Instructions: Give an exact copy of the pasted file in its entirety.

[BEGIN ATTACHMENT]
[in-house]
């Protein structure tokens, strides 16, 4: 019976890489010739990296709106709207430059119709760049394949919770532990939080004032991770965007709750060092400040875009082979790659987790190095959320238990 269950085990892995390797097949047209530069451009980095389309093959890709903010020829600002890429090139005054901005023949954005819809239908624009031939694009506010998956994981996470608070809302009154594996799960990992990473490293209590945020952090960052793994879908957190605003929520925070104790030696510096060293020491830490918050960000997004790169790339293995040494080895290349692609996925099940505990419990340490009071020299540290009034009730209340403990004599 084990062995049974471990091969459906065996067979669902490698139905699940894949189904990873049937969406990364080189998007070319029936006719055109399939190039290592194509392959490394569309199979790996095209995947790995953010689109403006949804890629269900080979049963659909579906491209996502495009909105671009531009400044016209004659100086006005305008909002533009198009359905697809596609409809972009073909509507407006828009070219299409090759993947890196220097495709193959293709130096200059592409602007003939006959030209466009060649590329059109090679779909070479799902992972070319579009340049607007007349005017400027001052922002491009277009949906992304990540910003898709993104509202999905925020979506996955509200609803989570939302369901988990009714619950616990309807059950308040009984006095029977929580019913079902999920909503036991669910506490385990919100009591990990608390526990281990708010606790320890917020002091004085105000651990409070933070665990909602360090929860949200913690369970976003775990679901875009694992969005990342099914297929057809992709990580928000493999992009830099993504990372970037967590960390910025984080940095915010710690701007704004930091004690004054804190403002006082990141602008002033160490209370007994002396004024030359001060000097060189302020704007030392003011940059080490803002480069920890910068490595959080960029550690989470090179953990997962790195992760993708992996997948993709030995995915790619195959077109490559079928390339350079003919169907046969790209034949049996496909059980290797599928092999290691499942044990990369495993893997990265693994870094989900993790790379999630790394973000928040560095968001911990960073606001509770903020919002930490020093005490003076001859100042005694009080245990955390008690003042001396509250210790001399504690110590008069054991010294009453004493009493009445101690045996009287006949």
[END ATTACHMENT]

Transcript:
[in-house]
């Protein structure tokens, strides 16, 4: 019976890489010739990296709106709207430059119709760049394949919770532990939080004032991770965007709750060092400040875009082979790659987790190095959320238990 269950085990892995390797097949047209530069451009980095389309093959890709903010020829600002890429090139005054901005023949954005819809239908624009031939694009506010998956994981996470608070809302009154594996799960990992990473490293209590945020952090960052793994879908957190605003929520925070104790030696510096060293020491830490918050960000997004790169790339293995040494080895290349692609996925099940505990419990340490009071020299540290009034009730209340403990004599 084990062995049974471990091969459906065996067979669902490698139905699940894949189904990873049937969406990364080189998007070319029936006719055109399939190039290592194509392959490394569309199979790996095209995947790995953010689109403006949804890629269900080979049963659909579906491209996502495009909105671009531009400044016209004659100086006005305008909002533009198009359905697809596609409809972009073909509507407006828009070219299409090759993947890196220097495709193959293709130096200059592409602007003939006959030209466009060649590329059109090679779909070479799902992972070319579009340049607007007349005017400027001052922002491009277009949906992304990540910003898709993104509202999905925020979506996955509200609803989570939302369901988990009714619950616990309807059950308040009984006095029977929580019913079902999920909503036991669910506490385990919100009591990990608390526990281990708010606790320890917020002091004085105000651990409070933070665990909602360090929860949200913690369970976003775990679901875009694992969005990342099914297929057809992709990580928000493999992009830099993504990372970037967590960390910025984080940095915010710690701007704004930091004690004054804190403002006082990141602008002033160490209370007994002396004024030359001060000097060189302020704007030392003011940059080490803002480069920890910068490595959080960029550690989470090179953990997962790195992760993708992996997948993709030995995915790619195959077109490559079928390339350079003919169907046969790209034949049996496909059980290797599928092999290691499942044990990369495993893997990265693994870094989900993790790379999630790394973000928040560095968001911990960073606001509770903020919002930490020093005490003076001859100042005694009080245990955390008690003042001396509250210790001399504690110590008069054991010294009453004493009493009445101690045996009287006949």